Figure 7 presents the results obtained from Icorr of reinforced concrete specimens with AISI 1018 carbon steel and galvanized steel after more than 250 days of exposure in a soil type MH. The Icorr results agree with what is reported in Figure 3 with corrosion potentials in the 4 specimens with a tendency to more positive indicating a passivation of reinforcing steel. The specimen 0RC (AISI 1018-CPC 30R) in the step curing presented an Icorr of 1.1 to 0.35 μA/cm2, to continue with a tendency to less aggressive corrosion levels, associated this behavior to the formation of the passive film in the reinforcing steel, presenting on day 229 an Icorr below 0.1 and of 0.08 μA/cm2 in the day 257, indicating a despicable level of corrosion according to the Table 5. In the case of the specimen 0RSC (AISI 1018-CPC 30R RS) this presented a behavior very similar to the specimen 0RC, however it is identified a greater corrosion protection associated with physical and mechanical properties of the mixture concrete made with CPC 30R RS, presenting the concrete mix lower permeability, because their Icorr values are lower, reporting the 0RSC specimen in the curing step an initial Icorr of 0.75 to 0.2 μA/cm2, moving from a high to moderate level of corrosion, continuing in a process of passivation until day 82 with Icorr of 0.12 μA/cm2, from day 89 to 103 there is a small activation with an Icorr of 0.27 μA/cm2, but maintaining a moderate level of corrosion, as of day 110 the values of Icorr descend steadily until reaching an Icorr of 0.09 μA/cm2 on day 215, indicating a despicable level of corrosion, which was maintained until the end of the monitoring. The 0RSG specimen (galvanized steel-CPC 30R RS) present a behavior very similar to the 0RSC specimens, but with a slightly better performance against corrosion, with Icorr values of 1.56 to 0.47 μA/cm2 in the step curing, to remain at a moderate corrosion level from day 40 to 131, with Icorr values between 0.27 and 0.10 μA/cm2, to continue the steel passivation process, with values lower than 0.10 μA/cm2 from day 138 and present at the end of the monitoring an Icorr of 0.05 μA/cm2. The specimen 0RG (galvanized steel and normal cement CPC 30R), also exhibit the same passivation behavior over time as the specimen 0RSG, however their Icorr values are higher, presenting Icorr values of 8.48 μA/cm2 at 0.5 μA/cm2, in the curing stage, with a high corrosion level from day 40 to 54 with Icorr values >0.5 μA/cm2, for later present a continuous decrease of Icorr values, with a moderate level of corrosion from day 61 to day 236, Icorr of 0.44 and 0.10 μA/cm2 respectively, and have a despicable corrosion level with values of 0.09 μA/cm2 in the last 20 days of the monitoring.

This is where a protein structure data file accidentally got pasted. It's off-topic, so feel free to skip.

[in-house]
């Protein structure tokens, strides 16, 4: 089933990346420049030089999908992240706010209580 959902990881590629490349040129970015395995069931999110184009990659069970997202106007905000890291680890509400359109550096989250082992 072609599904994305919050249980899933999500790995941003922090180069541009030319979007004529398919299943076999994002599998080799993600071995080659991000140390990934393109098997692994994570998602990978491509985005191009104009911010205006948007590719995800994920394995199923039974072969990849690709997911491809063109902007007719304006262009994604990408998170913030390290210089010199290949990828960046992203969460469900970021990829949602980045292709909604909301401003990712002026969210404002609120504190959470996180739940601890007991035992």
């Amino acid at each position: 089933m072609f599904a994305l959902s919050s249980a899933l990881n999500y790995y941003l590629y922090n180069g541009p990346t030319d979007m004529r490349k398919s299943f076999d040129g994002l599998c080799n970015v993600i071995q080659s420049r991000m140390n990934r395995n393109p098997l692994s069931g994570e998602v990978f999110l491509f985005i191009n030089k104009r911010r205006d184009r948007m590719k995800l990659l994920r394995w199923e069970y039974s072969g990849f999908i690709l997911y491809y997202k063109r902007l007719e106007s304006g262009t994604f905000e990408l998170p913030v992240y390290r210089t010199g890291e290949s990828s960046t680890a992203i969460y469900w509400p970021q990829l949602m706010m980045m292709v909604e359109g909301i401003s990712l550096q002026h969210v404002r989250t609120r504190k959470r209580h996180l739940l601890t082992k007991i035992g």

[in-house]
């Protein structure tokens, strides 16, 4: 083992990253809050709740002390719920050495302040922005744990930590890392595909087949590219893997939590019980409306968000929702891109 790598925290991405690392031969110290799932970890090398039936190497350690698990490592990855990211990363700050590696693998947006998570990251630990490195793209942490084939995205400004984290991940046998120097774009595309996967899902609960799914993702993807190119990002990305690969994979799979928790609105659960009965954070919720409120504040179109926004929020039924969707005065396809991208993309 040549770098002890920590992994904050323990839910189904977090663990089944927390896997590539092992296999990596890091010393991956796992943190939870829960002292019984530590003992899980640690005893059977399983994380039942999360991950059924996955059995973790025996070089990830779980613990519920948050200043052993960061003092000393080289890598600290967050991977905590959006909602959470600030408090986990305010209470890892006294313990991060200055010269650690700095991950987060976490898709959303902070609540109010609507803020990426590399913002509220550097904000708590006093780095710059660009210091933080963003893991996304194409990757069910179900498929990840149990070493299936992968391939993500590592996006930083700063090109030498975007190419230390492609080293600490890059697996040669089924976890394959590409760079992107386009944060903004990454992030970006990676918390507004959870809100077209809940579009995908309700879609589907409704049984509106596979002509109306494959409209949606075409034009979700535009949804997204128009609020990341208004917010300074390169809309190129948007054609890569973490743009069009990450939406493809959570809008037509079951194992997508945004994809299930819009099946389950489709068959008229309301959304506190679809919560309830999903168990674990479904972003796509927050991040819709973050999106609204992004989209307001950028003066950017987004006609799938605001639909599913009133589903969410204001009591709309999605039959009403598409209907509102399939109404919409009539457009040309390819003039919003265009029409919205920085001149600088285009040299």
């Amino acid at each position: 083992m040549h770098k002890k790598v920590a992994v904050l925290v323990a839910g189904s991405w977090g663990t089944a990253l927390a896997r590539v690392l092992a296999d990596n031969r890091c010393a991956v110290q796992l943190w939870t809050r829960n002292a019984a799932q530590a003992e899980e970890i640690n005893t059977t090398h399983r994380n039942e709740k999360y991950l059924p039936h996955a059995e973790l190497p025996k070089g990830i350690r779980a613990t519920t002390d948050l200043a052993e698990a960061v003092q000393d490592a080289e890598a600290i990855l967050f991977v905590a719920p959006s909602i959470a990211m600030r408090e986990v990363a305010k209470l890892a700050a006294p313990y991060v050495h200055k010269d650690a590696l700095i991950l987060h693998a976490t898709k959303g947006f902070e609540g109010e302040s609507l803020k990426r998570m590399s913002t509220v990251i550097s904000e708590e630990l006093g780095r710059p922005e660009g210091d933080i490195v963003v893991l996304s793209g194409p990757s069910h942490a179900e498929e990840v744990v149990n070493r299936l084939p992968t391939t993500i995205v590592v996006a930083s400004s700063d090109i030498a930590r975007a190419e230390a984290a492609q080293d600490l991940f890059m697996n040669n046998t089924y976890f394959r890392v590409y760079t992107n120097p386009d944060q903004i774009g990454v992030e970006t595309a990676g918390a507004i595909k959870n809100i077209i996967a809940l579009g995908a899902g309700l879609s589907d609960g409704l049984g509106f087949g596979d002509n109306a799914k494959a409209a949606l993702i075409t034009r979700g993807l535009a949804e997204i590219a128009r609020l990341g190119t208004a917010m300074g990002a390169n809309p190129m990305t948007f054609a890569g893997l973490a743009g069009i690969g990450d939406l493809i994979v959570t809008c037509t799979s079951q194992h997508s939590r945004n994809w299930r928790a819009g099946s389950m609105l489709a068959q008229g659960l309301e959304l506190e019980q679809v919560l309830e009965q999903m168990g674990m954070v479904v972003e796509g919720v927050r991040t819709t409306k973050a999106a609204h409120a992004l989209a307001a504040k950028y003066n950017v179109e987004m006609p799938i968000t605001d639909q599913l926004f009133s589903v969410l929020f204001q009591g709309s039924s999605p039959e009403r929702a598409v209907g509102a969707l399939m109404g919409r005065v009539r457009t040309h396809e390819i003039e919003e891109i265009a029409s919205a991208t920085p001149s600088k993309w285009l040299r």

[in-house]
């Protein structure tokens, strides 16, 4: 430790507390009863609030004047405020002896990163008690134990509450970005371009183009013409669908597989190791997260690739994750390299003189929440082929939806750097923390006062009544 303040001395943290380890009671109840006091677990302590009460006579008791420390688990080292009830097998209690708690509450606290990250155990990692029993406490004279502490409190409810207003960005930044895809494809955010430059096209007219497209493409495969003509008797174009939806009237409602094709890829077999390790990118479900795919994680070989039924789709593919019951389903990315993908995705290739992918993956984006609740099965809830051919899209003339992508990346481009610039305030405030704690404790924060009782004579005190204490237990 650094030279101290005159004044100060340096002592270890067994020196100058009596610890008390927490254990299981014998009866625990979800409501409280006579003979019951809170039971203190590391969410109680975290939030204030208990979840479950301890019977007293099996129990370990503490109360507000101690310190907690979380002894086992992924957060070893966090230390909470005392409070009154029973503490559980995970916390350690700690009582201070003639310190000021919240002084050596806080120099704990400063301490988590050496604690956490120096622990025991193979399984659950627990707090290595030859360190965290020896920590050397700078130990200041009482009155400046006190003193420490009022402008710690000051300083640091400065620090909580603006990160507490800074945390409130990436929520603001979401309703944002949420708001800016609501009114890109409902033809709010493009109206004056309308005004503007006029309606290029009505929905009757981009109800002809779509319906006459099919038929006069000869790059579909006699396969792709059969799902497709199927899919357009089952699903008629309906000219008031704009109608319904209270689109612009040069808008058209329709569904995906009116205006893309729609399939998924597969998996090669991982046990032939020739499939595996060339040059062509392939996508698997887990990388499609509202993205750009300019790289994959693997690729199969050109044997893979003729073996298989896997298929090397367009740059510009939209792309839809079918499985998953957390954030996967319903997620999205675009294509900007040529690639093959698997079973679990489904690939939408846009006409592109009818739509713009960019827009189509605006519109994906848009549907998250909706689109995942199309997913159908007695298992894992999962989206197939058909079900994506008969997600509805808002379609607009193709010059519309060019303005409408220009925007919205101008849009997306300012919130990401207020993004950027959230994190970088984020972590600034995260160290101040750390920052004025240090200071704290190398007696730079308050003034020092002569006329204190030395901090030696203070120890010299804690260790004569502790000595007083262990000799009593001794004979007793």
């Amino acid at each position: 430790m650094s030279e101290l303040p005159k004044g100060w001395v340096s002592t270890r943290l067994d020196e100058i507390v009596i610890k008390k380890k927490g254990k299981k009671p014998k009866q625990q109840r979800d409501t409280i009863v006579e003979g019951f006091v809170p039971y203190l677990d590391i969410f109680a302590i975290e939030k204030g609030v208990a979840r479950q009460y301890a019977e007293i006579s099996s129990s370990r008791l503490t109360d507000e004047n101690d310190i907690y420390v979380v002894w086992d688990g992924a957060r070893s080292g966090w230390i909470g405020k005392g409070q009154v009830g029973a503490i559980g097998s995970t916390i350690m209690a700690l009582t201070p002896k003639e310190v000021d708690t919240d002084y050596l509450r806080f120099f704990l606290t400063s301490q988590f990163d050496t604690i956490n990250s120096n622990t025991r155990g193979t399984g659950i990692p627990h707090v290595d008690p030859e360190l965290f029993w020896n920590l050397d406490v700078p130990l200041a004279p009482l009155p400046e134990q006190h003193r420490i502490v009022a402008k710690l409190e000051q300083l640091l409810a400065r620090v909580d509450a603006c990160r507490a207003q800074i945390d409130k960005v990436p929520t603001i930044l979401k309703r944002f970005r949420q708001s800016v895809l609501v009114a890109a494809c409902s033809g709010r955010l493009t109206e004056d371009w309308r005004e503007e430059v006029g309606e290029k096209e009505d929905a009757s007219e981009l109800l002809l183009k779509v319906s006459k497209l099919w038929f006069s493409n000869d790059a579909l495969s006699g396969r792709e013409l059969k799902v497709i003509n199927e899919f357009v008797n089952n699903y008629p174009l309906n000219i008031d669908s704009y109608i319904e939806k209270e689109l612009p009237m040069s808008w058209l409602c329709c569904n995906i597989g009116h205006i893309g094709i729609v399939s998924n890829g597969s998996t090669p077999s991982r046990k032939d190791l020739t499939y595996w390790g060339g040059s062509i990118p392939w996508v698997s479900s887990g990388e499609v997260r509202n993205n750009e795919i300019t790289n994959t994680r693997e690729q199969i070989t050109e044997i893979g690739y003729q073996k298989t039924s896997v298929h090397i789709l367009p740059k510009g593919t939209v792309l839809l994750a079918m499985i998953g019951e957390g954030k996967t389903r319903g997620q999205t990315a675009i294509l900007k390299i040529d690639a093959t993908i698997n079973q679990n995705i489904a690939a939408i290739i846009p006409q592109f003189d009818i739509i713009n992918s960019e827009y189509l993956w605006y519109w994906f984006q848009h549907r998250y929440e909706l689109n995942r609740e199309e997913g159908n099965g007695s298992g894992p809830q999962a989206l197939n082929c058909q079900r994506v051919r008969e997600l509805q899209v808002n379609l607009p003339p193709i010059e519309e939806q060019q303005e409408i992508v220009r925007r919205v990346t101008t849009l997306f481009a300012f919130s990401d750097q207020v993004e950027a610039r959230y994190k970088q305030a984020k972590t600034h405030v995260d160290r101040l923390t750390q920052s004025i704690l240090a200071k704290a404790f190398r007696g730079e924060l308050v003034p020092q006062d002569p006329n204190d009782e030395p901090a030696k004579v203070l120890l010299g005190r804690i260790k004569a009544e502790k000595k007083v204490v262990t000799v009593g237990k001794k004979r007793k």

FIGURE 7
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Figure 7. Icorr specimens in soil type MH with 0% of NaCl.